article recomended by Katarina Tepesh
by Jeffrey Lesser
Men’s tennis returned to Zagreb this week for the first time
in nine years. Along with the PBZ Zagreb Indoors came a chance for
Croatia to showcase its players. Croatia’s three marquee players, Ivan
Ljubicic, Mario Ancic, and Ivo Karlovic, were all featured, and
Ljubicic actually put together terrific tennis to win the
event. However, the biggest story of the tournament was of the player
who received a special wild-card invitation to the tournament-
17-year-old Marin Cilic, the 585th-ranked Zagreb resident. Fans may
remember Cilic, the 2nd best Junior in the world, as the boy who won
the 2005 French Open Junior Championships. To put it in fewer words, he
is the future of Croatian tennis.
Cilic had played only one ATP match in his entire career, which was at
the Croatian Open in Umag, where he was also a wild-card invite. In
that match, Marin lost to 73rd-ranked Kristof Vliegen of Belgium, 7-5
6-2. In the first round at the Zagreb Indoors this past week, Marin was
given an even tougher task- to play the 7th seed and 25th-ranked player
in all the world, Igor Andreev of Russia. The extreme underdog, Marin
Cilic showed his potential to be a great player, as he shocked the
tennis world by defeating Andreev. In the second round, Cilic even had
a one-set advantage over 55th-ranked Andreas Seppi of Italy before
losing, 4-6 6-4 6-4. In his performance, Marin showed that the future
for Croatian tennis is shining brighter than ever.
I had the opportunity to meet with and interview Cilic at the 2005 US
Open. In our sit-down conversation, I learned much about Marin’s
inherent desire to succeed and found out that he truly has what it
takes to be a great pro.
First, we talked about the French Open. He conceded that he was not
confident that he could win the French Open until he reached the
semifinals. While I was extremely impressed by his results at the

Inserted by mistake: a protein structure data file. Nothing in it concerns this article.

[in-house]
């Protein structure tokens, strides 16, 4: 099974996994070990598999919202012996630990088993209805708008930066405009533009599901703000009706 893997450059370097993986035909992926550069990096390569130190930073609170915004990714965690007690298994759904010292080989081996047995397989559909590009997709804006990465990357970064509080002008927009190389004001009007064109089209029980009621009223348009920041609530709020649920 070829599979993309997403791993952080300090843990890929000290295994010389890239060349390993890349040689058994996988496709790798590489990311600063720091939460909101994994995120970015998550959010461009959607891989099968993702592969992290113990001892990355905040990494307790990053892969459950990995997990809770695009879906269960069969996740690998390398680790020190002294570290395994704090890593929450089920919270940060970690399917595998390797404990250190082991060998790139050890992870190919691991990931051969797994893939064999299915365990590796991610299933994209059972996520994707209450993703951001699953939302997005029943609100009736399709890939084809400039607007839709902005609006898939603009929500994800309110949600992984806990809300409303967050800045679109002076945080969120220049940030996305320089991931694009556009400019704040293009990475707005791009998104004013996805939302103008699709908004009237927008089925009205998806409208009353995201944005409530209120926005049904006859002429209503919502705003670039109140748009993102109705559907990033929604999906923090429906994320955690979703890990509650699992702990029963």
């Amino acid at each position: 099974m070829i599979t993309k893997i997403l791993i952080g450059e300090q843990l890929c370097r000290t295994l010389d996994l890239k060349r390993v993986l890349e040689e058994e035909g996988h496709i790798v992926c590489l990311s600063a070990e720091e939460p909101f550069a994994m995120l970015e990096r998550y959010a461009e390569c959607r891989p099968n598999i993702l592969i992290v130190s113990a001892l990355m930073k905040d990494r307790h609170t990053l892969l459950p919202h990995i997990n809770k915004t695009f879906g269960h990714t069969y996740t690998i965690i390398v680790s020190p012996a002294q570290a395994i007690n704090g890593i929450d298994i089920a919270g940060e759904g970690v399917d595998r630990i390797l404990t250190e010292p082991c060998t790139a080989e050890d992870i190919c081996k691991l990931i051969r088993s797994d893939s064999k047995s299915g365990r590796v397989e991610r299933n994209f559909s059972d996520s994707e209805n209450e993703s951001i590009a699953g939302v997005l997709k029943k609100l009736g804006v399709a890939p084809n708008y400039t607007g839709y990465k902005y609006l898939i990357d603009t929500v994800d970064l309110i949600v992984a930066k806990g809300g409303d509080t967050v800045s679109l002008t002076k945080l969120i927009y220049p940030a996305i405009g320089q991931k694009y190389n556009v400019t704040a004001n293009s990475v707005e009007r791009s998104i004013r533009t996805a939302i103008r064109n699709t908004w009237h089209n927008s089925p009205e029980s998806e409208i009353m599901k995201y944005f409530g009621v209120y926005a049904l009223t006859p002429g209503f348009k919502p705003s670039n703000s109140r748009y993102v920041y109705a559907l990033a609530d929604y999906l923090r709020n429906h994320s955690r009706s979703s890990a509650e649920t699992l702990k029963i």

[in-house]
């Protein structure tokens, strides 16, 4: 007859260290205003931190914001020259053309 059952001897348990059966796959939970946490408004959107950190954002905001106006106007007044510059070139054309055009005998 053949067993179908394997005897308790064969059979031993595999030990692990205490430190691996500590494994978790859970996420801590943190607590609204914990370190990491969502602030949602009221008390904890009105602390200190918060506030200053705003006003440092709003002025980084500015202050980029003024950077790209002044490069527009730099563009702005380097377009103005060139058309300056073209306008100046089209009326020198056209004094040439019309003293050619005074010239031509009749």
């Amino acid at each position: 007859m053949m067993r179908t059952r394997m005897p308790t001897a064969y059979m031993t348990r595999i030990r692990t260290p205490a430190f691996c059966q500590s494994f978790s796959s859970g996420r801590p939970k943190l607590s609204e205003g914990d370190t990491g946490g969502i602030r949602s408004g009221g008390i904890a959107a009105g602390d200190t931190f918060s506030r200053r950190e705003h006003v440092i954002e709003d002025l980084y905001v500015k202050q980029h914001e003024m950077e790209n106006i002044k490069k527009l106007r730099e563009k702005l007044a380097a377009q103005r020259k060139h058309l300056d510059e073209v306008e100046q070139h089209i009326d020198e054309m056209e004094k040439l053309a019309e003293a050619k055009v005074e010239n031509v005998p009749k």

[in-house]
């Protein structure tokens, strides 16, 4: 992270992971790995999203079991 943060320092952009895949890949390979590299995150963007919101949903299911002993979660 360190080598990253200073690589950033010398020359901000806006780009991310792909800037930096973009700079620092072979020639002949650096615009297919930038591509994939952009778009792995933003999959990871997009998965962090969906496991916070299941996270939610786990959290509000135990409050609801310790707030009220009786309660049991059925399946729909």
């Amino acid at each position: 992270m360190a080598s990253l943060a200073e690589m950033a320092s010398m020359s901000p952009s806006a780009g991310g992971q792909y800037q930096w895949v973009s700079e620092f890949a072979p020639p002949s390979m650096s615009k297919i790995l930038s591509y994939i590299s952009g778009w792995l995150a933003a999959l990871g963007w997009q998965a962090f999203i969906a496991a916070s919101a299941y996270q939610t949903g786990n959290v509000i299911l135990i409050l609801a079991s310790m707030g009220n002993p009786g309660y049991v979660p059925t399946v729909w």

Juniors level, Marin downplayed his past. He said that it was far
easier to win on clay in the Juniors, because there are no real clay
court specialists, whereas in the pros, it is a different story.
Cilic, who practices on clay courts in the hot Croatian weather and on
hard, indoor courts for the remaining six months of the year, had past
experience on clay that proved vital during the tournament. He
continued to put his success into perspective rarely seen in a kid his
age. "Juniors in Grand Slams are good to improve your game," he
remarked. Not dwelling on Juniors success, Marin seems to look towards
life as a pro.
This professional mindset was never more evident than when I asked him
about his favorite match he ever played. I expected to hear that
winning the French Open Juniors was his greatest moment to date.
However, he had another response in store. Marin said that his favorite
match was his only pro match, the "big experience" against Vliegen. His
greatest moment was his only professional moment. This sophisticated
answer showed unbelievable poise and determination to become a great
said he is also willing to put in the hours necessary to succeed at the
professional level. He currently practices about five hours every day
and "will do a lot in my training" to become stronger physically in the
next few years. Marin wants to improve his serve, adding power and
placement. Even though he plans to be a hard-serving baseliner (much
like the man off whom he models his game, Marat Safin of Russia), Cilic
wants to improve his volleying. He considers his current groundstrokes
strong enough to enable him to compete at a high level in the pros.
Marin said that the main difference between himself and professionals
is his lack of mental strength. "Professional players are very calm,"
he said, whereas he occasionally throws his racket. However, mental
toughness comes with experience. Marin believes that he could have
defeated Vliegen at Umag, except that due to his lack of match
experience, Cilic was "a little nervous" playing in front of his
country. I brought to his attention that Andrew Murray, the Brit who
Marin defeated at the semifinals of the French Open Juniors, has been
achieving success at the professional level. He said that this success
happened as a result of Murray playing lots of challengers and futures
events. Cilic resolved that in 2006 he "will try to play more Futures
and Challengers" in order to gain match play experience and mental
toughness, as well as valuable ranking points. He plans to officially
turn pro and ditch the Juniors after succeeding in the Futures and
By dismissing most of his Juniors success as mere practice for the
pros, Marin Cilic has showed he is ready for the pros and ready to
commit his life to becoming a better tennis player. Still, while he is
playing on the tour, he is separated from his parents and brothers.
Being on the road means that there is "not a lot of time for friends
and family," but Marin is prepared to sacrifice this to become a
This past week, Marin Cilic confirmed my belief that he has what it
takes to become a fantastic pro. Forget about Futures and Challengers.
After beating Igor Andreev and giving Andreas Seppi all he could handle
in the second round, Marin Cilic proved that he is not only the future
of Croatian tennis, but also the present.